In Somerville, Massachusetts, the war on rats could finally be over.
Much of the credit goes to the Rodent Action Team (RAT), a group of city workers, data analysts, and public health experts devoted to interpreting rat-related data and devising solutions for where to attack next.
Before RAT swooped in, the city's budding triumph was preceded by a story of despair.
As Next City reports, Somerville received an average of two rat-related calls per day in 2012. In the summer of that year and later in 2013, complaints from city residents were more than double what they were in 2010. Rats were making a home in Somerville, much to residents' discontent.
The city isn't alone in dealing with rats — New York City rats are as invincible as they are innumerable. But the relative influx of rodents couldn't be ignored.
"Cities across the northeast are reporting the same trend: more rats," said Somerville mayor Joe Curtatone in late 2013. "This shift in conditions requires more aggressive approaches to rodent control."
Somerville also tapped the skills of SomerStat, a five-person data analysis department that works with RAT to take raw data on rat sightings and make sense of the noise.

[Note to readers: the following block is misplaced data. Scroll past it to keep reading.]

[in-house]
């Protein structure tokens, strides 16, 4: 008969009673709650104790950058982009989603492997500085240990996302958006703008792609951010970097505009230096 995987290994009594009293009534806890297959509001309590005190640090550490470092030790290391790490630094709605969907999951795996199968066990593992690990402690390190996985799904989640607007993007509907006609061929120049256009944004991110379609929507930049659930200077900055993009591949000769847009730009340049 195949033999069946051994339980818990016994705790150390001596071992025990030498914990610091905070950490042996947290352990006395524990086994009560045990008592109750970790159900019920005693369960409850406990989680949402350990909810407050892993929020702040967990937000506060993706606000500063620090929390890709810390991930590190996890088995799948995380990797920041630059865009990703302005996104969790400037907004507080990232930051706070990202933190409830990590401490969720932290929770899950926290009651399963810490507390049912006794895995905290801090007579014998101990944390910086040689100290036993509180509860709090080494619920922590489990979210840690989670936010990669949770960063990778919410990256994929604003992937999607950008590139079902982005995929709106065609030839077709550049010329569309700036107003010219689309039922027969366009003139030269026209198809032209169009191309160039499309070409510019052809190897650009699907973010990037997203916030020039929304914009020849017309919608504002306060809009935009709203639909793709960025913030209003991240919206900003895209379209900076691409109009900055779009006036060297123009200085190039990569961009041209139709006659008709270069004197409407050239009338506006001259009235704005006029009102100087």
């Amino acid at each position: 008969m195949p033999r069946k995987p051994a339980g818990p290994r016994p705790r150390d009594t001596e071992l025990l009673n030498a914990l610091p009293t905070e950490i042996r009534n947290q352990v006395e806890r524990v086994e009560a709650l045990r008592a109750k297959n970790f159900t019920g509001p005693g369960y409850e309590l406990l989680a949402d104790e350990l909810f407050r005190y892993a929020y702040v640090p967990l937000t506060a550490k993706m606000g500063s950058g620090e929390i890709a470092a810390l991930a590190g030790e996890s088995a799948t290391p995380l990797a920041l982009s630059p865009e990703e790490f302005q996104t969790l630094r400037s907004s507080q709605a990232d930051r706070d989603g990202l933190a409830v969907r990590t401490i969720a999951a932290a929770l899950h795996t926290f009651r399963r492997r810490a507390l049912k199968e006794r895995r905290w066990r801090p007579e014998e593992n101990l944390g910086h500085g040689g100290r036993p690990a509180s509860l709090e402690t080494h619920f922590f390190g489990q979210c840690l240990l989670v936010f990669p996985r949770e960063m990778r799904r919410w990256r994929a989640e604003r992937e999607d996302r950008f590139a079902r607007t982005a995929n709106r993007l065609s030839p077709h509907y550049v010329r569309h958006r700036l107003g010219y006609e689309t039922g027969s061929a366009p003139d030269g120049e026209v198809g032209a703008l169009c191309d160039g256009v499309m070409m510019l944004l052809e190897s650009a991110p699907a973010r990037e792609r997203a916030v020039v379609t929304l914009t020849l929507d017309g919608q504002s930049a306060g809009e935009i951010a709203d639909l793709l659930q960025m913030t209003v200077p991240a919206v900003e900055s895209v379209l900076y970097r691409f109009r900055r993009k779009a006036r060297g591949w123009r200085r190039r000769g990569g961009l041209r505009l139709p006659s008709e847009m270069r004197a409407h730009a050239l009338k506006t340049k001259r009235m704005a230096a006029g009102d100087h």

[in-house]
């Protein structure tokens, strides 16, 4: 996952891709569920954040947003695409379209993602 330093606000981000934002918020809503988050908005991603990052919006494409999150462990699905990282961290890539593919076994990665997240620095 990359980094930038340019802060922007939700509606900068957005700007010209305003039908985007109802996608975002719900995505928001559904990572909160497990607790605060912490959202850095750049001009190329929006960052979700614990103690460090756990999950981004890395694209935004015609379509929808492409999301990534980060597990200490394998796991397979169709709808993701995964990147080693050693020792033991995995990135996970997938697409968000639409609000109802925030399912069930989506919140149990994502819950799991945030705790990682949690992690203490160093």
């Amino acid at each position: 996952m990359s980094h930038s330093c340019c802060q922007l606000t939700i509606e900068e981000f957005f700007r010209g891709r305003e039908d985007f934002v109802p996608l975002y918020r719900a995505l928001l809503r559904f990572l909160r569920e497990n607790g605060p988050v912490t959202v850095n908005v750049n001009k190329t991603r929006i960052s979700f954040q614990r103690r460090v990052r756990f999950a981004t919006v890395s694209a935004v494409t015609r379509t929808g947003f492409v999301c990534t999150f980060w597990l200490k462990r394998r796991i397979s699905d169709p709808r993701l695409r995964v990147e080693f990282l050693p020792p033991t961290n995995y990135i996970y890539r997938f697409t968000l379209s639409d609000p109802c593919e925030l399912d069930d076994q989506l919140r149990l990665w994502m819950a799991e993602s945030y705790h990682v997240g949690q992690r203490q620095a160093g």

Whenever a rat sighting occurred, people were encouraged to call a 311 hotline. The city then used the proportion of rat-related calls to non-rat-related calls to locate the hot spots and ramp up enforcement in those areas.
RAT mapped out the hot spots and discovered that they tended to be near food sources. Cut off the food sources, cut off the rats.
Somerville attacked the problem on multiple fronts: city funding for in-home rodent control, standardized trash bins, uniform dumpster inspection, and non-lethal treatments to reduce rodent fertility.
The initiatives have led to sizable reductions in rat populations. This year, there have been 24 reported sightings. By this time last year, the total had already reached 103.
Somerville now receives just a third of 311 calls compared to last year.
In New York City, rat reduction programs have seen success for the last several years. The comprehensive pilot program used in Manhattan will soon expand to all five boroughs.
Perhaps as a testament to the city's commitment to getting the subway-dwelling rodents out of the picture, the initial budget of $400,000 was increased to $2.9 million, with room on staff for sanitation experts, exterminators, and rodent biologists.
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